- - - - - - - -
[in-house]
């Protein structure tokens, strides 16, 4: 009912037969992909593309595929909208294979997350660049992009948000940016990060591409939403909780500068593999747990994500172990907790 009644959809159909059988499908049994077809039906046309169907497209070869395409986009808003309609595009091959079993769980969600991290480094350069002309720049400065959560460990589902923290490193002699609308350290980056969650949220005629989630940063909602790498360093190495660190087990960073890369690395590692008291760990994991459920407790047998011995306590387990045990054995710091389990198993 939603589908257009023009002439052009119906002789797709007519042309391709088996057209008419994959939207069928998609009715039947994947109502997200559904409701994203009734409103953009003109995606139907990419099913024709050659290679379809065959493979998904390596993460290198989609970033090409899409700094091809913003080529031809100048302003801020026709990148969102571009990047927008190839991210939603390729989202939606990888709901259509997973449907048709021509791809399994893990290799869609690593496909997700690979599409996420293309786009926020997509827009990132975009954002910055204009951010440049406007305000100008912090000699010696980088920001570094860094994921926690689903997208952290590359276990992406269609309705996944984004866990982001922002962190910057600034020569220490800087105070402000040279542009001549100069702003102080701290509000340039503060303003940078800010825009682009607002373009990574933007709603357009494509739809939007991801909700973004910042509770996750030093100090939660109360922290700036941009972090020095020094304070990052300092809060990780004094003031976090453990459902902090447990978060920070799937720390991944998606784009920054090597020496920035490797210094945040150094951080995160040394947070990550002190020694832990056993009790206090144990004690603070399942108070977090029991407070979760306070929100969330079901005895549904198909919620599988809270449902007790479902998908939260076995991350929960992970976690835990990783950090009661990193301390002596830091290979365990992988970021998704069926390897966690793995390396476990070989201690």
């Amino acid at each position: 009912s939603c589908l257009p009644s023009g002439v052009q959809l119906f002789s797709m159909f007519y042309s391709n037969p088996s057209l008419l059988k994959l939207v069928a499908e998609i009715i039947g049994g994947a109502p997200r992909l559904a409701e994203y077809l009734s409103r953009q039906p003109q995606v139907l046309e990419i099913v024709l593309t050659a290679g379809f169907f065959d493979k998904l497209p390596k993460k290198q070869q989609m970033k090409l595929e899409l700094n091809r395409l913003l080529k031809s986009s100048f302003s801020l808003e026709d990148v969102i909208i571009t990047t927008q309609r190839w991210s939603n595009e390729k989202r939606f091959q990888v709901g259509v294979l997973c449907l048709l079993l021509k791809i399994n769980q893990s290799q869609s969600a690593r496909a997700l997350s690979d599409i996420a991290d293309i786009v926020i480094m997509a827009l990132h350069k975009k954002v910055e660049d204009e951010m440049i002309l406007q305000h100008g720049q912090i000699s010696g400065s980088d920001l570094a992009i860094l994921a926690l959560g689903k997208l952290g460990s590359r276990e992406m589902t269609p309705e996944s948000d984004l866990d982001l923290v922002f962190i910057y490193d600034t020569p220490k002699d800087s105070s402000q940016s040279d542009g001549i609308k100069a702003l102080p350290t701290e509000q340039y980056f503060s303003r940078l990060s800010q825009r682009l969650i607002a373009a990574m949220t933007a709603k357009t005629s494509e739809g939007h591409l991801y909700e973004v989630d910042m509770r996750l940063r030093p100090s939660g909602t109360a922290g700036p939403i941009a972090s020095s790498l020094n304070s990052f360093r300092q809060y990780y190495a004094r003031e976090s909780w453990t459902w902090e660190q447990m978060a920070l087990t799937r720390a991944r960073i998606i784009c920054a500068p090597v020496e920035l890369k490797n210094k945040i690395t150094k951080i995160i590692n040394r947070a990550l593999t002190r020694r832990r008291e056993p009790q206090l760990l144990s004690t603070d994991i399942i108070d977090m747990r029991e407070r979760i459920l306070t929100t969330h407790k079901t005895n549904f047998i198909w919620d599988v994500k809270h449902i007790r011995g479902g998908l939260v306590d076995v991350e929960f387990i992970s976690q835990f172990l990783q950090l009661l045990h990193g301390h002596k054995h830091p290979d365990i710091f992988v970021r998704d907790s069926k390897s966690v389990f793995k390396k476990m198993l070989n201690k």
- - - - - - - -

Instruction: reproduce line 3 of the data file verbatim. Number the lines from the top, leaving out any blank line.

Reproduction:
């Amino acid at each position: 009912s939603c589908l257009p009644s023009g002439v052009q959809l119906f002789s797709m159909f007519y042309s391709n037969p088996s057209l008419l059988k994959l939207v069928a499908e998609i009715i039947g049994g994947a109502p997200r992909l559904a409701e994203y077809l009734s409103r953009q039906p003109q995606v139907l046309e990419i099913v024709l593309t050659a290679g379809f169907f065959d493979k998904l497209p390596k993460k290198q070869q989609m970033k090409l595929e899409l700094n091809r395409l913003l080529k031809s986009s100048f302003s801020l808003e026709d990148v969102i909208i571009t990047t927008q309609r190839w991210s939603n595009e390729k989202r939606f091959q990888v709901g259509v294979l997973c449907l048709l079993l021509k791809i399994n769980q893990s290799q869609s969600a690593r496909a997700l997350s690979d599409i996420a991290d293309i786009v926020i480094m997509a827009l990132h350069k975009k954002v910055e660049d204009e951010m440049i002309l406007q305000h100008g720049q912090i000699s010696g400065s980088d920001l570094a992009i860094l994921a926690l959560g689903k997208l952290g460990s590359r276990e992406m589902t269609p309705e996944s948000d984004l866990d982001l923290v922002f962190i910057y490193d600034t020569p220490k002699d800087s105070s402000q940016s040279d542009g001549i609308k100069a702003l102080p350290t701290e509000q340039y980056f503060s303003r940078l990060s800010q825009r682009l969650i607002a373009a990574m949220t933007a709603k357009t005629s494509e739809g939007h591409l991801y909700e973004v989630d910042m509770r996750l940063r030093p100090s939660g909602t109360a922290g700036p939403i941009a972090s020095s790498l020094n304070s990052f360093r300092q809060y990780y190495a004094r003031e976090s909780w453990t459902w902090e660190q447990m978060a920070l087990t799937r720390a991944r960073i998606i784009c920054a500068p090597v020496e920035l890369k490797n210094k945040i690395t150094k951080i995160i590692n040394r947070a990550l593999t002190r020694r832990r008291e056993p009790q206090l760990l144990s004690t603070d994991i399942i108070d977090m747990r029991e407070r979760i459920l306070t929100t969330h407790k079901t005895n549904f047998i198909w919620d599988v994500k809270h449902i007790r011995g479902g998908l939260v306590d076995v991350e929960f387990i992970s976690q835990f172990l990783q950090l009661l045990h990193g301390h002596k054995h830091p290979d365990i710091f992988v970021r998704d907790s069926k390897s966690v389990f793995k390396k476990m198993l070989n201690k």